Daunis bursts into Auntie’s house on the phone with a 911 operator; she only just got service. She shouts that she didn’t need to take Heather’s pulse because Heather was obviously dead. Auntie takes the phone from Daunis, tells the operator that they’ll meet the police at the Duck Island caretaker’s cabin, and squeezes Daunis in a calming hug. Daunis remembers listening to a story on the radio with Coach Bobby about calming animals this way prior to slaughter. Soon after, Daunis leads a bunch of officers and EMTs to Heather’s body, though she refuses to get close to it. Back at the cars, TJ asks Daunis why she was out here earlier. She promptly vomits on his boots and says she was working on a school project. Realizing she needs to call Mom and probably Jamie and Ron, Daunis says she has to call her boyfriend.
Finding Heather’s body may have represented a turning point for Daunis’s maturity, but she still needs support and help from authority figures like Auntie (and in Daunis’s mind, from Coach Bobby). But recalling the radio story about calming slaughter animals also suggests that Daunis feels some connection to the animals—suggesting she feels out of control and possibly in danger. Still, Daunis knows she has a responsibility to get the police and other first responders to Heather’s body, so she’s able to maturely pull herself together enough to get this help for Heather.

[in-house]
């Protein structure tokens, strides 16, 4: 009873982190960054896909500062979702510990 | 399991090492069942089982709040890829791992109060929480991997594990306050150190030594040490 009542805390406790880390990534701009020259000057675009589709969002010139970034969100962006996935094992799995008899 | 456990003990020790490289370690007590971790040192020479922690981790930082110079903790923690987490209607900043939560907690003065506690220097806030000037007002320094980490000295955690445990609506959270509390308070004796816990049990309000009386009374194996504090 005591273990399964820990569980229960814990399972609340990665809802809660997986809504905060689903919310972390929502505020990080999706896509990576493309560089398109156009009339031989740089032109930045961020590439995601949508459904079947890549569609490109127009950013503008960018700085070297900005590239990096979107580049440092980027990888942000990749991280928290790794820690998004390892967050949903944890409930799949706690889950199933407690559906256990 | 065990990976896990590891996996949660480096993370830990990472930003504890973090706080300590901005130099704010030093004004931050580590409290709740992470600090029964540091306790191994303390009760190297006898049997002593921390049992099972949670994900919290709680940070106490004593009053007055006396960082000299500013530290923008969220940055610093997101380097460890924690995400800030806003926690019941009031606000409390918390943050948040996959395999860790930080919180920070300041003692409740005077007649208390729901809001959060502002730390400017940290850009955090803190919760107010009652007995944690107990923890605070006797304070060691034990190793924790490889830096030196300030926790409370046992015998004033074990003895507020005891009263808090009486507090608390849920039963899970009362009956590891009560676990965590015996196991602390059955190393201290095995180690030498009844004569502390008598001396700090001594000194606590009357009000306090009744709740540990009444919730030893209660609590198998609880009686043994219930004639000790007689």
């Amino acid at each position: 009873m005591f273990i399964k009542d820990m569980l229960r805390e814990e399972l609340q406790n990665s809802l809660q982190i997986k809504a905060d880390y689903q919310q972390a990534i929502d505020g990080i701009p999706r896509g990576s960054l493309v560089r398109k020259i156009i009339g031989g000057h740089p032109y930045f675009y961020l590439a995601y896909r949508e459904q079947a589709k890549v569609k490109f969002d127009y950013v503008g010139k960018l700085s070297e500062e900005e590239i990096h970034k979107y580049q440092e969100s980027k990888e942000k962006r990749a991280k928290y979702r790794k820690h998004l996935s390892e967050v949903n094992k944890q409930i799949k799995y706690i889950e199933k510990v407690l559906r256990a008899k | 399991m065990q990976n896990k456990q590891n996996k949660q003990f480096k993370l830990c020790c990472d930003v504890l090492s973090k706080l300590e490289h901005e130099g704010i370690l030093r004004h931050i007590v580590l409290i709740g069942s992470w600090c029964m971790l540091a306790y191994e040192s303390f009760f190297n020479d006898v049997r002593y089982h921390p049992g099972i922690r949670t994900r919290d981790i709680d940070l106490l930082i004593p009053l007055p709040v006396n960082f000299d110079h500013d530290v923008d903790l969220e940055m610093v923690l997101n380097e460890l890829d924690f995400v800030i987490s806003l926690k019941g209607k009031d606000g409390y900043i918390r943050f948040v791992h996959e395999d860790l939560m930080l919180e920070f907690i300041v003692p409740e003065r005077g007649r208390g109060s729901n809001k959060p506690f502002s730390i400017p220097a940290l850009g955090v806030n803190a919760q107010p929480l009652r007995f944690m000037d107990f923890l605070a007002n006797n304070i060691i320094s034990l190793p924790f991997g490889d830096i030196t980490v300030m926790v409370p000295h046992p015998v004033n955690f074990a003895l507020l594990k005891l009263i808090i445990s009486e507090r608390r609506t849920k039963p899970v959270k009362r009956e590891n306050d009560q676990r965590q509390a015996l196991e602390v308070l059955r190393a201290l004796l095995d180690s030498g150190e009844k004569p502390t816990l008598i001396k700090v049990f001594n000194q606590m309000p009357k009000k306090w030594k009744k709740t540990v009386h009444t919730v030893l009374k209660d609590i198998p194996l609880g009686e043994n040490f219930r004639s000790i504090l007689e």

Over the weekend, Daunis allows Mom to baby her. She texts Jamie to come over on Sunday, and before he arrives, Daunis prepares Mom. Mom has just suggested that maybe Hocus Pocus is a bad movie choice since there are dead people in it, and Daunis inadvertently makes Mom cry by rolling her eyes. As Daunis hugs her crying mother, she says that Jamie is more than a friend and is a good person. She also asks for some privacy, so Mom goes downstairs after greeting Jamie. Then, Daunis moves Mom’s baby monitor next to the TV (Mom has the other receiver downstairs) and drags Jamie to her bedroom.
Daunis has clearly suffered some trauma after finding Heather’s body, but she’s not so unnerved that she can’t get through a lighthearted Halloween movie like Hocus Pocus that includes graveyard imagery and (humorous) dead people. As Daunis moves the baby monitor, she denies Mom the ability to surveil her and treat her like a much younger child. In all ways, then, Daunis is insisting to Mom that she’s more grown-up than Mom gives her credit for and that she is capable of making her own decisions.
There, as Jamie pets the cat, Herri, Daunis shares that Heather offered her marijuana and ecstasy laced with Viagra at the bonfire. Jamie says that Heather’s death wasn’t suspicious, according to Ron, but Daunis says drowning in September is suspicious. She also says that Heather used to be Heather Swanson—until the Tribe started paying per cap and Joey Nodin, her biological dad, claimed paternity and set Heather’s mom up for a drug bust. As the custodial parent, he gets Heather’s money. Heather’s case even spurred the Tribal Council to insist that non-tribal parents must have their babies DNA tested before those babies can be enrolled.
Though Ron and Jamie ostensibly want Daunis’s help so she can give them insight like she does here, Jamie still seems pretty convinced that Ron is right. Heather’s story exposes one of the issues with per cap in that it creates a situation where adults can take advantage of children who suddenly have monetary value. The changes the Tribe made to its rules and system makes it clear that that kind of abuse is in no way something it condones; per cap is supposed to help people. Still, this makes the case that there are always unintended consequences for any action.